The Real Medicine
Does medicine actually work? Both my grandmothers passed away within a month and a half of each other. My dad’s mother died after a 14 year long struggle of breast cancer accompanied with a heart aneurism. Then my mom’s mother died after 8 yrs in the hospital with Alzheimer’s. Although I had a full plate, with school and sports, it was only increasingly hard to handle.
Bubbles, my dad’s mom, a nickname that she was given when we were little was predicted to die when I was one year old, yet she survived until I was 15. Her perseverance and strength kept her going. She would take us on trips, send letters and phone calls frequently, never letting us forget that we had a grandma that loved us. After a double mastectomy, the cancer had not returned for a long time, we thought things were going to be okay. Her family was her glue. She was tired of treatment. The hardest week of all of this was when we thought she was gone; she rapidly came back only to tell her children her last thoughts. Though she knew it was her time to go, I can assure everyone it was not easy for her to let go of the family she adored. Nobody wants to let go of the ones they truly love.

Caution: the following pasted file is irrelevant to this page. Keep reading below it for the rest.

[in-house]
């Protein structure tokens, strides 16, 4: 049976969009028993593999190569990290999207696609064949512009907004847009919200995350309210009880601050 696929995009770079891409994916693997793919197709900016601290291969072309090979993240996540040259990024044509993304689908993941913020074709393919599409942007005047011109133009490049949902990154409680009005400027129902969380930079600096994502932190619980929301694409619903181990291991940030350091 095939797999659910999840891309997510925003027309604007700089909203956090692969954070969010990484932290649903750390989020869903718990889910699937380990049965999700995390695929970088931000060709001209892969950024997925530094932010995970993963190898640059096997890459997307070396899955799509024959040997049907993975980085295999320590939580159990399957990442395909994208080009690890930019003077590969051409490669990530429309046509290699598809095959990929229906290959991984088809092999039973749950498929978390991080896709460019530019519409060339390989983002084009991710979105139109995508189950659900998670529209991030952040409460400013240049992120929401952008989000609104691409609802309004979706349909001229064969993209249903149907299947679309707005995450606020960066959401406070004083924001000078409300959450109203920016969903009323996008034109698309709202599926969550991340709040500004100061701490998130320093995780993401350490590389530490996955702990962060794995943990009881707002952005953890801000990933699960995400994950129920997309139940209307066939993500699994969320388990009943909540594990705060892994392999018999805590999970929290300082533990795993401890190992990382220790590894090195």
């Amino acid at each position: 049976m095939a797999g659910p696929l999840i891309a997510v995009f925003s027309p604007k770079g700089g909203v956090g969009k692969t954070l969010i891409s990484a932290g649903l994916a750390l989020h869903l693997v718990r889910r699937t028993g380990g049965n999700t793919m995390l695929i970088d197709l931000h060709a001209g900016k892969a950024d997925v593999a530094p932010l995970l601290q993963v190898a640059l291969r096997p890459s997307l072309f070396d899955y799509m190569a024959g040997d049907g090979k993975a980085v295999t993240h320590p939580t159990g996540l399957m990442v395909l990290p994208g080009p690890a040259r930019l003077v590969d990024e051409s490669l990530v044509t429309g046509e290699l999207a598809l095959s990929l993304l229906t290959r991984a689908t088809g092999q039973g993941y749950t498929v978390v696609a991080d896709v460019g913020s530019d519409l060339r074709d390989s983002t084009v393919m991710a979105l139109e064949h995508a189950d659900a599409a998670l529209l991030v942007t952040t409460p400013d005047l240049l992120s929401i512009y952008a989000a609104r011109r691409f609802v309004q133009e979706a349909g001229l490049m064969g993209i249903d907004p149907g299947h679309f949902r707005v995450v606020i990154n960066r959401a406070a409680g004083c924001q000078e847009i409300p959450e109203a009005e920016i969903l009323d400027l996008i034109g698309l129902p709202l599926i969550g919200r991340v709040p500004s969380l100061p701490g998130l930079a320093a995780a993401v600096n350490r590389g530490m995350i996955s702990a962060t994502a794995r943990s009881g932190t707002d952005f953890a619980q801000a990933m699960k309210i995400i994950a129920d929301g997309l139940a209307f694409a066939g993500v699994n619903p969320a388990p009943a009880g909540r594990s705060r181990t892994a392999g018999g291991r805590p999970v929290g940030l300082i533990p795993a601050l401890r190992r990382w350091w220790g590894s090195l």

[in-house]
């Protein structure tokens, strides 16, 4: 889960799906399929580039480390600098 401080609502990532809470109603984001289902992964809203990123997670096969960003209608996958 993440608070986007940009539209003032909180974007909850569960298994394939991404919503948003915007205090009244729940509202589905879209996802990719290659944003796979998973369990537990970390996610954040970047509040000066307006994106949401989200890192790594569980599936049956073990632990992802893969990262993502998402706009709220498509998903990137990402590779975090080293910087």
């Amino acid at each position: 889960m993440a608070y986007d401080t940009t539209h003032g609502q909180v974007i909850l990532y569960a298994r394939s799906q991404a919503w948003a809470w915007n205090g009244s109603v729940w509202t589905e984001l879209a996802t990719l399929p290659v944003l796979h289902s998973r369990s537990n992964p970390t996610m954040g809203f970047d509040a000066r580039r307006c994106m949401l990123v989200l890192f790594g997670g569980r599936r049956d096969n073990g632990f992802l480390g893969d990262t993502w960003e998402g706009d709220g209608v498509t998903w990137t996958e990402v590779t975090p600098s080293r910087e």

My other grandma was one of great strength too. I know she loved me and cared for me no matter what. Every family member would pay visits, send her cards, and tell her we still cared. She was quite a woman. Alzheimer’s is an extremely difficult disease and she managed to deal with it for many years. At her funeral, her favorite quote was read, “Love is patient and kind, love bears all things, believes all things, hopes all things, endures all things. Love never ends.” (I.Cor, 13: 4a, 7, 8a)
My grandmothers never ceased to amaze me. No matter what the difficulties they were dealing with, I never knew because they played it off. They kept pushing and living until the last moment when they knew it was okay to go. They both had large families and countless friends that cared about them, and the two of them never quit. After medicines failed, or tired them out completely, they wanted to keep living.
As much pain as they were in, and as much as it would have been easy to quit, they didn’t. Our families didn’t let go either. We never lost our hope and love for them. The support we had for them choosing to “go to a better place” never stopped. The mistakes and the hardships in your life are forgotten with the last breathe of air you take because what people remember are the things and ideas that you stand for. The world will remember them, and anybody like this, as strong people that never give up. I believe the real medicine is family love.
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